It’s only Tuesday, but it’s been a pretty bad week for Rolling Stone magazine.
Yesterday, The Columbia University School of Journalism released a scathing report about the many things that went wrong with the, now infamous article that appeared in the November 2014 issue of Rolling Stone.
The article, “A Rape on Campus: A Brutal Assault and a Search for Justice at UVA.” told the tale about a horrific gang rape that supposedly happened to a first year student, named Jackie, back in the fall of 2012. Shortly after it’s publication, the article went viral and “ultimately attracted more than 2.7 million views, more than any other feature, not about a celebrity that the magazine had ever published.”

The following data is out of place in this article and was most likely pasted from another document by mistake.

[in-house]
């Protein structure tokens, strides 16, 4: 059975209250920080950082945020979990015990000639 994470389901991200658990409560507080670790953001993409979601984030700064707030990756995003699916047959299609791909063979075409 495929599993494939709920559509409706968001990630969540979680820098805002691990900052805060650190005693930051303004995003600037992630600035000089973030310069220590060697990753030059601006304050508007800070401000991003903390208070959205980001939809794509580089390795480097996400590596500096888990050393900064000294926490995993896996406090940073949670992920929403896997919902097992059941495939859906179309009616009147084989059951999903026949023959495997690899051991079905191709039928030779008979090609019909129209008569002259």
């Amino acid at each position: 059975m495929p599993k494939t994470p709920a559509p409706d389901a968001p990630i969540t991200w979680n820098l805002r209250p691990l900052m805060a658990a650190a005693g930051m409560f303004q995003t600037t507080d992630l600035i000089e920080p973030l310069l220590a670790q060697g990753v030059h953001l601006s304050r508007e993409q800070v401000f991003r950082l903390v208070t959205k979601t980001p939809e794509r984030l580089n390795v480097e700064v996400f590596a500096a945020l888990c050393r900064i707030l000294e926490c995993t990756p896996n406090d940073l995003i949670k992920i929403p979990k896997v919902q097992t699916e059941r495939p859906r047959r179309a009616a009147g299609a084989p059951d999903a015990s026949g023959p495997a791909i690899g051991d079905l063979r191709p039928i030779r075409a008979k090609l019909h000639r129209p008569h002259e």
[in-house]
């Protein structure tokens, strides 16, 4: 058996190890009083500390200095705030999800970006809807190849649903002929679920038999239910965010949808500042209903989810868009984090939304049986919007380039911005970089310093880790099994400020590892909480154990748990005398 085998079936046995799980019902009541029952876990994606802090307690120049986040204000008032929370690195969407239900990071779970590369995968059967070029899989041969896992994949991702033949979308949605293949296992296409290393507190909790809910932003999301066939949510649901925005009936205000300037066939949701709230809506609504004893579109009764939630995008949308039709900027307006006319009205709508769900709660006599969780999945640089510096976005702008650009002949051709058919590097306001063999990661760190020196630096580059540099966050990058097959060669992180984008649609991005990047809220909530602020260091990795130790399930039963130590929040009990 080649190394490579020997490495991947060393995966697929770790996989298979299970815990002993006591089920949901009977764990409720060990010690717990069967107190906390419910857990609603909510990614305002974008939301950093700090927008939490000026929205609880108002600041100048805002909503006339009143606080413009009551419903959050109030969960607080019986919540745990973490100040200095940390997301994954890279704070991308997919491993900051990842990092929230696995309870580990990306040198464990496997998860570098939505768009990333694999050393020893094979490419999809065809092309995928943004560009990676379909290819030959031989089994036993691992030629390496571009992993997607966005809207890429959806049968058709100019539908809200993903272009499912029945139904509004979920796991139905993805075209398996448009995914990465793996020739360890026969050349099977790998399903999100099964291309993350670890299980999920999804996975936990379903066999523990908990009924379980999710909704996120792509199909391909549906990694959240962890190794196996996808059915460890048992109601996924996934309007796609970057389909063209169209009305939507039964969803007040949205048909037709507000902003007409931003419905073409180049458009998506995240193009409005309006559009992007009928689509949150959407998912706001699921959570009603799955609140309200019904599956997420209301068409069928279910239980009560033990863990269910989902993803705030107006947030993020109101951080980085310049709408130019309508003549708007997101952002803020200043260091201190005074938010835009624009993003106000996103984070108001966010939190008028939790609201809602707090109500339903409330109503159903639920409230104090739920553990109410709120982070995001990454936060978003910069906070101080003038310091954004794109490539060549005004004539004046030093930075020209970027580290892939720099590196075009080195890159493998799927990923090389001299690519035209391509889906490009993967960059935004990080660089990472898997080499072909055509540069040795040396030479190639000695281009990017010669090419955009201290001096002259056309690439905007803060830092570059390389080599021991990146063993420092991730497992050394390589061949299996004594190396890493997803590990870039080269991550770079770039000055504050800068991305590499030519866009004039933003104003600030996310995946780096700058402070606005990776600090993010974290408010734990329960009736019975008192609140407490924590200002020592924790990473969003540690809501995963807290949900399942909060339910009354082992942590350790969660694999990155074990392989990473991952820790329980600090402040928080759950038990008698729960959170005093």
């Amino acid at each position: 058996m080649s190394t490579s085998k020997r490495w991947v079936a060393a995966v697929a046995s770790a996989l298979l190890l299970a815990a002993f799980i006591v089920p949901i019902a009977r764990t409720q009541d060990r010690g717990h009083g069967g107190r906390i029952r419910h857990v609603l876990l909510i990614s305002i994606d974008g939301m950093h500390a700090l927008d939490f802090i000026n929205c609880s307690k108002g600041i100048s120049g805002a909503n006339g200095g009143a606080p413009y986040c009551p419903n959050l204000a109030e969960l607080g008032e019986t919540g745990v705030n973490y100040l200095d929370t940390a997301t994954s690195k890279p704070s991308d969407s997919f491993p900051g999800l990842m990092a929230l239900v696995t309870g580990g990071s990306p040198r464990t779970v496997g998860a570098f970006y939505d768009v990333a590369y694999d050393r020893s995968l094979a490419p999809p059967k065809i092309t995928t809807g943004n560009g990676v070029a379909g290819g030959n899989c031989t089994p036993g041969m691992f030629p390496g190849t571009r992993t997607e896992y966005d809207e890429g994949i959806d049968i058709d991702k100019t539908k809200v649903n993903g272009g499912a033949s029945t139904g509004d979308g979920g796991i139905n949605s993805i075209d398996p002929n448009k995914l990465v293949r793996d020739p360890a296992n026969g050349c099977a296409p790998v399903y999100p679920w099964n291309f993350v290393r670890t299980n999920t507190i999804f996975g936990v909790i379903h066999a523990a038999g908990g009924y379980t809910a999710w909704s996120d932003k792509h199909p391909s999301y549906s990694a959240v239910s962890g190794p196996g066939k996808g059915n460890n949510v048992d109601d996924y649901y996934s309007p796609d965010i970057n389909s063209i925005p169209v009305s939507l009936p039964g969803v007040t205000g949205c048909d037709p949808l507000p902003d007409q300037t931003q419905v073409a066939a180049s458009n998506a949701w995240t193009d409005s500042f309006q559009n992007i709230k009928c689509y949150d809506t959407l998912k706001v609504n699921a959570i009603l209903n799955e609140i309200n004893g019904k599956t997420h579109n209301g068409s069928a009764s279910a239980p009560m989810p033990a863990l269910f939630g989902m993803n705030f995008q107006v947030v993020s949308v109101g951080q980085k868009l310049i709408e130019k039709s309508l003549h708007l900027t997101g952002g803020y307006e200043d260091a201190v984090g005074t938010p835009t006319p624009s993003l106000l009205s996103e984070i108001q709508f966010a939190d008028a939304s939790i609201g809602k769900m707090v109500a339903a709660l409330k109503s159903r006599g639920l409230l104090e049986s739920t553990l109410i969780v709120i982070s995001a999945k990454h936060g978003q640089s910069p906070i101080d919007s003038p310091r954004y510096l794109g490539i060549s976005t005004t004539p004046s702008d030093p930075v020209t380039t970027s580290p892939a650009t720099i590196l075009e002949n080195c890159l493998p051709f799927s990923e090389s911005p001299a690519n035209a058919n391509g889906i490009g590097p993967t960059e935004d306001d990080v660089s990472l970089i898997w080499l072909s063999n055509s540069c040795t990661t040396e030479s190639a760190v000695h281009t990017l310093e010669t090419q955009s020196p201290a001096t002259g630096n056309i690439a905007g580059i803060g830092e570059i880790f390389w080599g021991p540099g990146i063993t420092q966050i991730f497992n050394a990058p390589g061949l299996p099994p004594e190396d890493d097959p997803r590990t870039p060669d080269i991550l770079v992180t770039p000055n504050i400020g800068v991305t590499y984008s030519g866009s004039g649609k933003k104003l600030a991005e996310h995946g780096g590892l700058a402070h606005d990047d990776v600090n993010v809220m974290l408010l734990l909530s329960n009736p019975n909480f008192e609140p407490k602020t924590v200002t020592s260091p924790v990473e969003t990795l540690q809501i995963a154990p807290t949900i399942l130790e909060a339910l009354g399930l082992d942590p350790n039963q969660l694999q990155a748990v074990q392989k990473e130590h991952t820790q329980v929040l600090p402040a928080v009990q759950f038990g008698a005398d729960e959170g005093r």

It also brought considerable attention to the author of piece, Sabrina Rubin Erdely.
However, there was one problem with the piece—none of the allegations were checked out.
Indeed, by early December of 2014, thanks to extensive reporting by The Washington Post and others, the story began to unravel. Most damning of all, were the accounts by the three former friends of Jackie’s, who were quoted in the Rolling Stone story, but never actually contacted by Erdely, who gave a totally different version of events the night that the alleged rape occurred, than what the article reported.
It was also revealed that the alleged ringleader of the rape “Drew” was never verified to have existed, something that both Erdely and the editors of Rolling Stone were aware of when the article was published but failed to inform the readers.
After carefully reviewing notes, reports, and interviewing various people involved with the story, the Columbia report declared that the article was an example of “journalistic failure.”